Her innovative method to create these pieces, sometimes in excess of 10 feet tall and weighing thousands of pounds, included sculpting the clay figures in their entirety, then letting the clay figure to dry. She would then saw the figure into pieces, each of which were individually glazed and fired in a kiln. Once fired, the 100 pound (or more) pieces were painted by Frey and then reassembled into the final sculpture. In contrast to their larger-than-life scale, many of the colossal figures that Frey produced were inspired by the artist's collection of ceramic kitsch, which she reused many times. She was also influenced by her family, especially her grandmothers and mother, artists Mark Rothko, Henri Matisse and Andy Warhol.Frey often sculpted women holding the world or gazing at it, placing them in a position of power. She created men standing, walking, seated or fallen, wearing their nature and vulnerabilities in their suits and their visages. Frey also made smaller ceramic sculptures--sometimes hand-built, at other times slip-cast.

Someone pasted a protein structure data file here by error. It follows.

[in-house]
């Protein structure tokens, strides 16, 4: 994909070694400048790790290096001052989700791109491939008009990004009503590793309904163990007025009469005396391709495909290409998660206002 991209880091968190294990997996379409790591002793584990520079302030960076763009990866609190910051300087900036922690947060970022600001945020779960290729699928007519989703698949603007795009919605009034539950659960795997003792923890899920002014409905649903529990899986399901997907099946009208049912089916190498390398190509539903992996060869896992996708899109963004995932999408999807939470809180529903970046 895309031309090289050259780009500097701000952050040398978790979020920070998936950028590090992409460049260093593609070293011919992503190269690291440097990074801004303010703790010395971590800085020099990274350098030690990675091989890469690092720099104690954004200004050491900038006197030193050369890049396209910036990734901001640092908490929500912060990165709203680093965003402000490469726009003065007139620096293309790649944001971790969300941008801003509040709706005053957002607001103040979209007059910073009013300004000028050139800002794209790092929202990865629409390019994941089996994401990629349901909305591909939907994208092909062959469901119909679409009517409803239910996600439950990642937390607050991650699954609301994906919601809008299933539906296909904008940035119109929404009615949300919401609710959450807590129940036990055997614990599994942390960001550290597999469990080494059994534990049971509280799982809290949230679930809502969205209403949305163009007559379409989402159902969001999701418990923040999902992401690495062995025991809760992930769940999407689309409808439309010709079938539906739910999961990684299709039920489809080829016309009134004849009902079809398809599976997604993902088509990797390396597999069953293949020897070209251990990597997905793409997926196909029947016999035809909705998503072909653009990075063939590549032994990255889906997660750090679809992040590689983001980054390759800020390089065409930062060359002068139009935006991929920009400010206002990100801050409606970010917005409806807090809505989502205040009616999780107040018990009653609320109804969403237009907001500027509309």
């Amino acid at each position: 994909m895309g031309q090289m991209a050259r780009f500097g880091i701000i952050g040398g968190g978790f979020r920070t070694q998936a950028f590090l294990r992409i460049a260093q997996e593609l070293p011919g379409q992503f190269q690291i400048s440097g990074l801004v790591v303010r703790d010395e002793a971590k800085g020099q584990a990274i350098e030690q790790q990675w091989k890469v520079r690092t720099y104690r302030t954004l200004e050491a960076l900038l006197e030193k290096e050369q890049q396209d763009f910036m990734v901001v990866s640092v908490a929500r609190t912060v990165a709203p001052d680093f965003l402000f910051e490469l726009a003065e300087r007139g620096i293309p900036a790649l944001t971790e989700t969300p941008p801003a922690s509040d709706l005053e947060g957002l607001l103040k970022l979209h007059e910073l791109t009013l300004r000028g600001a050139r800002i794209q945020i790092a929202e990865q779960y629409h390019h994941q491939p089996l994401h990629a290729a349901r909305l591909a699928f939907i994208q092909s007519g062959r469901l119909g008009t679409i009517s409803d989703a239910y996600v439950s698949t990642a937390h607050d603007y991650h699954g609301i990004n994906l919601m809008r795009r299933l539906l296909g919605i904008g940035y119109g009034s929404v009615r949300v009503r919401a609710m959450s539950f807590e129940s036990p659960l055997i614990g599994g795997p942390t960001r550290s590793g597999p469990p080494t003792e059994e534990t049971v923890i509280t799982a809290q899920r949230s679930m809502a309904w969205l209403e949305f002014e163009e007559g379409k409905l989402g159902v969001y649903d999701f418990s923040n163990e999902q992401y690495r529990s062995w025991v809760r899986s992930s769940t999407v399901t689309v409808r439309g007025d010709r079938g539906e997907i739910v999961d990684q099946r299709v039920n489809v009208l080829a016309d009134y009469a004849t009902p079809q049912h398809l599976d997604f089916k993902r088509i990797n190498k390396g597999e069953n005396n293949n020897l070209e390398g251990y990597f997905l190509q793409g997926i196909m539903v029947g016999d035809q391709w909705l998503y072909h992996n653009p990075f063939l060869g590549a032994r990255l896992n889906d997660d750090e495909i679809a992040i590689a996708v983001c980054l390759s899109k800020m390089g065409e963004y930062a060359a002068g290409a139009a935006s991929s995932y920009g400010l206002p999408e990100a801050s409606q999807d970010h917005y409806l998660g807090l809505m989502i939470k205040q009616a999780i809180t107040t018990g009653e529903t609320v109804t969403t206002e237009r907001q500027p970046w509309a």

Frey was a longtime resident of the Bay Area, and her influence is felt on multiple levels. Frey showed her work regularly and had several public artworks, including one at San Francisco's Moscone Convention Center. Perhaps more significantly, Frey was a member of the faculty of the California College of the Arts from the mid-1960s until her death, teaching ceramics to several generations of artists. In the late 1960s and 1970s, Frey helped to redefine the place of her medium in the art world, along with fellow Bay Area ceramic artists Robert Arneson, Manuel Neri, Peter Volkous, and others. And, lastly, as a woman working in a field often dominated by men and in accomplishing work on a scale taken on by few, Frey distinguished herself as an exceptional artist.
Frey was born in Lodi, California in 1933. She received her B.F.A. from the California College of Arts and Crafts in Oakland and her M.F.A. from Tulane University, New Orleans. She twice received an Artist’s Fellowship Grant from the National Endowment for the Arts, and the Arts Commission of San Francisco conferred on her an Award of Honor for Sculpture.
Frey, with the help of her assistant of 17 years, Sam Perry, worked until her death in 2004, even after having several strokes. Photo: Michael Tropea, Chicago, IL
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